Hundreds of ducks employed to eradicate pests damaging vines at Vergenoegd Wine Estate have proved to be such a hit with visitors that wine sales have doubled in less than a year. The owners of the estate have elevated the status of the colony of flightless Indian Runner ducks – which discretely ate snails in the vineyards for decades – turning them into a media sensation by staging thrice-daily duck parades. The nearly 1000 ducks enjoyed yet another moment of international fame this week when they were featured in the Wall Street Journal. Earlier this year‚ the estate hired a full-time social-media manager to work with a duck breeder and duck master – or “flock flagman”- to tend to the ducks. It took a month to train them to be on their best behavior for visitors. “In the beginning they’d run inside the garden and destroy all the vegetables‚” duck master Denzel Matthys told the newspaper. Visitor numbers have soared since the creatures were transformed into celebrity farm workers.
The name “Vergenoegd” is Dutch for “far enough”. Probably it was chosen since the farmers had come far enough before settling there. This follows a tradition in the area of exasperated farm names. Our favorite is a winery called “Allesverloren” whose founders tried everything before planting Portuguese grapes and producing, in our opinion, the finest Port outside of Portugal. “Allesverloren” is also Dutch and is translated as “all is lost”, the farmers were obviously at the end of their tether at the time. If you want to take a look see, here’s their website: https://www.allesverloren.co.za/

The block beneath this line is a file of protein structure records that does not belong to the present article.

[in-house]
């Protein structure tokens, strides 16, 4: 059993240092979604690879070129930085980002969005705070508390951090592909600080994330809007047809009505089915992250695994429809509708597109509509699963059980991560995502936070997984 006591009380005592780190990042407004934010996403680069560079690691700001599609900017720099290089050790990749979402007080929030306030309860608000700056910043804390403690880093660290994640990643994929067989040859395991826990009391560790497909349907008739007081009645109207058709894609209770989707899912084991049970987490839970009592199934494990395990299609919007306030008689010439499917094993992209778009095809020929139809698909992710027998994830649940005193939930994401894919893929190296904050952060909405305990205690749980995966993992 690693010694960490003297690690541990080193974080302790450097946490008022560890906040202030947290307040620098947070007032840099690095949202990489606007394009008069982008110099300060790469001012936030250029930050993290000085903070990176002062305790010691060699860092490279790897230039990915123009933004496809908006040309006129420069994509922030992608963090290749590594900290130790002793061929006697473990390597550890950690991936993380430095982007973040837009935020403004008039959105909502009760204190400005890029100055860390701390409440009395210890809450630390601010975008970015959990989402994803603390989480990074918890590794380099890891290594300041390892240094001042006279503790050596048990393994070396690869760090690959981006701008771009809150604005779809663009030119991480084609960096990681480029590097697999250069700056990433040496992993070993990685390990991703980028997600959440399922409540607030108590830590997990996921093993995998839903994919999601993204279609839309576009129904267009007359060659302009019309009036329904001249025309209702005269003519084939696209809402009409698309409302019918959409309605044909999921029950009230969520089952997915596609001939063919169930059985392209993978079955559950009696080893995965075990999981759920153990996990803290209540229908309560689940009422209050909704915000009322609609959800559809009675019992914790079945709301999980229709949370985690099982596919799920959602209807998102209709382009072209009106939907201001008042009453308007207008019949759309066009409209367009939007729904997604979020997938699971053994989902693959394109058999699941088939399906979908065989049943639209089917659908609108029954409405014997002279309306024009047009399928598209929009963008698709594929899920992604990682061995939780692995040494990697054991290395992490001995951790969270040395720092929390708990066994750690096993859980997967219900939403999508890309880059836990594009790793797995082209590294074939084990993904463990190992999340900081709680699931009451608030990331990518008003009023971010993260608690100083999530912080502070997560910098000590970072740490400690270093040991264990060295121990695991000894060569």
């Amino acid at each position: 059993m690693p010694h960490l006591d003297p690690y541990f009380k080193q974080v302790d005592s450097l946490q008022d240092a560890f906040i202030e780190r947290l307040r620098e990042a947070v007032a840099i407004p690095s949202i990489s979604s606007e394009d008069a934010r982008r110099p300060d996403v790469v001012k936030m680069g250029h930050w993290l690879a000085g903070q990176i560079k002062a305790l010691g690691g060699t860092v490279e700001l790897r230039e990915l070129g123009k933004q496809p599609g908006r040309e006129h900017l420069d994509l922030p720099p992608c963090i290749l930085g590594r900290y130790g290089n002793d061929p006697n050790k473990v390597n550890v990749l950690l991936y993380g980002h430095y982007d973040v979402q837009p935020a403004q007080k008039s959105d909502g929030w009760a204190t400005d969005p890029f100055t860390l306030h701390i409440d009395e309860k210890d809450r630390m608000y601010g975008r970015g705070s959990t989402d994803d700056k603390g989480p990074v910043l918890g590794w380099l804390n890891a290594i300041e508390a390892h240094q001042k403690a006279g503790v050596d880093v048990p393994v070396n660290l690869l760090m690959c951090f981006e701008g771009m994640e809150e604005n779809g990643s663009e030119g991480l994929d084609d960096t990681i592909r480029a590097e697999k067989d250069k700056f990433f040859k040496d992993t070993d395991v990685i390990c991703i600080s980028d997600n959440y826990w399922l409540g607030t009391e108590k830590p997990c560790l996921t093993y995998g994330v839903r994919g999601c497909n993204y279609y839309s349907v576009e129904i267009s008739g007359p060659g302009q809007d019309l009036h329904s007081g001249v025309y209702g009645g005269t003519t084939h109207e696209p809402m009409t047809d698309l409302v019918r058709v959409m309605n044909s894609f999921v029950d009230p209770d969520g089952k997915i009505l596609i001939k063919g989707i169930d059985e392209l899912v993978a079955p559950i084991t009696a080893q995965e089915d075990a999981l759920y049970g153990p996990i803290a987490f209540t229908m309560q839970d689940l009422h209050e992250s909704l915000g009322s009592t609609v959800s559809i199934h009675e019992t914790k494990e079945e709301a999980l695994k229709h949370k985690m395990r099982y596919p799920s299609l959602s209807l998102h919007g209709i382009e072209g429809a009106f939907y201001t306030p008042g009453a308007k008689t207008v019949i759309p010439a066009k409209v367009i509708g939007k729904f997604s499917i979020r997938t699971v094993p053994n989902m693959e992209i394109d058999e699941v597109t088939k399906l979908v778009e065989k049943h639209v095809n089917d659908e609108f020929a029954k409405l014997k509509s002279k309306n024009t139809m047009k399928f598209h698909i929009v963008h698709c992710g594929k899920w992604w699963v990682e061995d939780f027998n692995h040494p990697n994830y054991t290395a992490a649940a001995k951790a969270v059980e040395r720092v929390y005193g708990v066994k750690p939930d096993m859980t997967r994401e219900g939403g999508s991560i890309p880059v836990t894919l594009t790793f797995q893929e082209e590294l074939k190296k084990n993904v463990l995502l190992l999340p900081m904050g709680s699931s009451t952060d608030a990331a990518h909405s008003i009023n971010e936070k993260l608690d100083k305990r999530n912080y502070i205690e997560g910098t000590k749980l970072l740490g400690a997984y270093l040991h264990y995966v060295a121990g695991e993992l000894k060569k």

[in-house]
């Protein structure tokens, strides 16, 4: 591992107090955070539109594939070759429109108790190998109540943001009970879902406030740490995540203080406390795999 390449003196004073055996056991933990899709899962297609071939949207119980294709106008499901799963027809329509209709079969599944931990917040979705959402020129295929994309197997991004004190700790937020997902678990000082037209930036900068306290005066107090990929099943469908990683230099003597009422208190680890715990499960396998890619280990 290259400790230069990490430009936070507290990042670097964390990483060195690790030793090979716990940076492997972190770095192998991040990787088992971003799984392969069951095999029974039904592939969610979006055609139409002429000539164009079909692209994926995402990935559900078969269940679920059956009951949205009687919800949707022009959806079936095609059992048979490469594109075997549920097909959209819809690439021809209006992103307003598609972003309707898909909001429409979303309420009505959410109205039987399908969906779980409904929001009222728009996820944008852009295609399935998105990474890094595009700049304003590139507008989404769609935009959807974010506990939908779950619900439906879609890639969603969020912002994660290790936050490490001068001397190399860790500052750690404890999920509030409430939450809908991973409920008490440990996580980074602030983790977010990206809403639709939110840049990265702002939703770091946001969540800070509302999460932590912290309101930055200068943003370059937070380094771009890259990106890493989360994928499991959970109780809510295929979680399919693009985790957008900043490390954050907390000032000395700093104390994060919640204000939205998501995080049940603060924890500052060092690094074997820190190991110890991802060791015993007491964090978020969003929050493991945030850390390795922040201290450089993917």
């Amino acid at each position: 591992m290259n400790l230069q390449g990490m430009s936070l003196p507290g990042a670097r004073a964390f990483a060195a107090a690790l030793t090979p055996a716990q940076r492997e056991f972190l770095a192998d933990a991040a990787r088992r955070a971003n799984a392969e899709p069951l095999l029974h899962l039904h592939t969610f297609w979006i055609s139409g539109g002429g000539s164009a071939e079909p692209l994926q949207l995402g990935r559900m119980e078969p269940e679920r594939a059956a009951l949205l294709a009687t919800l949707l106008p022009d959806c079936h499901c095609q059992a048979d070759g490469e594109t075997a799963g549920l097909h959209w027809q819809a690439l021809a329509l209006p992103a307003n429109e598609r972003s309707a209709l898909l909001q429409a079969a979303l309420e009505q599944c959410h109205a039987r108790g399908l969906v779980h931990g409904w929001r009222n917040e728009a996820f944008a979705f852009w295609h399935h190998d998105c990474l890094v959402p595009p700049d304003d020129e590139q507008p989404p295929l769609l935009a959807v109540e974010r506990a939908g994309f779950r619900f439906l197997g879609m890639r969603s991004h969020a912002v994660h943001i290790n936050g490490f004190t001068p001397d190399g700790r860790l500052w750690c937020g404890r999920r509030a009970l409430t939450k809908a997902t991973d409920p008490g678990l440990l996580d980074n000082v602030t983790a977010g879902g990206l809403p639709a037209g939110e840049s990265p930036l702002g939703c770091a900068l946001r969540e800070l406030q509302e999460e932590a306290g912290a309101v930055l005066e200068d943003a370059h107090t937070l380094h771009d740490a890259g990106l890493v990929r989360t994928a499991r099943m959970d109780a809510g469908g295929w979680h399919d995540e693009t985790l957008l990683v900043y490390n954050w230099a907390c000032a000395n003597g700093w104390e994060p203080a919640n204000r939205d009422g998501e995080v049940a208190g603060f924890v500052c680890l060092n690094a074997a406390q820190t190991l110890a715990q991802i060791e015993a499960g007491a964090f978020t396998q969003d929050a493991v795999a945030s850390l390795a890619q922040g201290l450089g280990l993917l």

Adam Thompson and his wife Lori Lynn own Thompson Dairy Farms (formerly South Texas Cheese Factory) located in Bayview. They make goat’s milk cheese the old fashioned way using raw milk, culture, salt and rennet only.
H-E-B recently picked up two of their products – a “classic” aged goat feta and a marinated version, both found in the stores’ specialty cheese departments. Thompson said that as far as he knows it’s the only goat cheese available at H-E-B made from raw milk, unpasteurized, with no preservatives. The Thompsons have gone from peddling their goat cheese products mostly at farmers’ markets to seeing them on the shelves of 27 H-E-B stores in Texas, including locations in Brownsville, Harlingen, Port Isabel and the McAllen-Pharr-Edinburg metro area.